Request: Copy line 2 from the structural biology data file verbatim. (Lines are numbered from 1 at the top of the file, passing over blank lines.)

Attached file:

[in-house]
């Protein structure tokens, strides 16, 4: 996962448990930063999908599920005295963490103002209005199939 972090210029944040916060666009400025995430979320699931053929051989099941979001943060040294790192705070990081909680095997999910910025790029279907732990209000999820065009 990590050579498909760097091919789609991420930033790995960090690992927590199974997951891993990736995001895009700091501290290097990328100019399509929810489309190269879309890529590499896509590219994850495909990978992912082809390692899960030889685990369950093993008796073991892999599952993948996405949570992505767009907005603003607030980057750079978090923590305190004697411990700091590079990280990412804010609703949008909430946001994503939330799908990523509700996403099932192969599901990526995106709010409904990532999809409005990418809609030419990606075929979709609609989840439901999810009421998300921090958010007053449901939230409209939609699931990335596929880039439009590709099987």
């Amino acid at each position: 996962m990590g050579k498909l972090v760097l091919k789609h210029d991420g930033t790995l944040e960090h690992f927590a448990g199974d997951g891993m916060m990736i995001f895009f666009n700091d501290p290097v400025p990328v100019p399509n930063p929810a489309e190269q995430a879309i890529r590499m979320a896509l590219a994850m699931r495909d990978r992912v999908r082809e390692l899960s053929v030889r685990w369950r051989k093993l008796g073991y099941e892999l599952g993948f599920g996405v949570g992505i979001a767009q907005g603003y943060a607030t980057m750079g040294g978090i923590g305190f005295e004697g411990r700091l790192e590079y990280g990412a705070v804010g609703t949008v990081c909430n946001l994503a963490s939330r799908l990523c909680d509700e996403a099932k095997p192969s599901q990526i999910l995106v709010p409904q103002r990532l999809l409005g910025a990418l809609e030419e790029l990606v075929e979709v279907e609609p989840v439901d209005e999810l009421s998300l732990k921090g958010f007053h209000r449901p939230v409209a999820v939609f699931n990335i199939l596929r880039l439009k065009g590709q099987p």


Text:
């Protein structure tokens, strides 16, 4: 996962448990930063999908599920005295963490103002209005199939 972090210029944040916060666009400025995430979320699931053929051989099941979001943060040294790192705070990081909680095997999910910025790029279907732990209000999820065009 990590050579498909760097091919789609991420930033790995960090690992927590199974997951891993990736995001895009700091501290290097990328100019399509929810489309190269879309890529590499896509590219994850495909990978992912082809390692899960030889685990369950093993008796073991892999599952993948996405949570992505767009907005603003607030980057750079978090923590305190004697411990700091590079990280990412804010609703949008909430946001994503939330799908990523509700996403099932192969599901990526995106709010409904990532999809409005990418809609030419990606075929979709609609989840439901999810009421998300921090958010007053449901939230409209939609699931990335596929880039439009590709099987």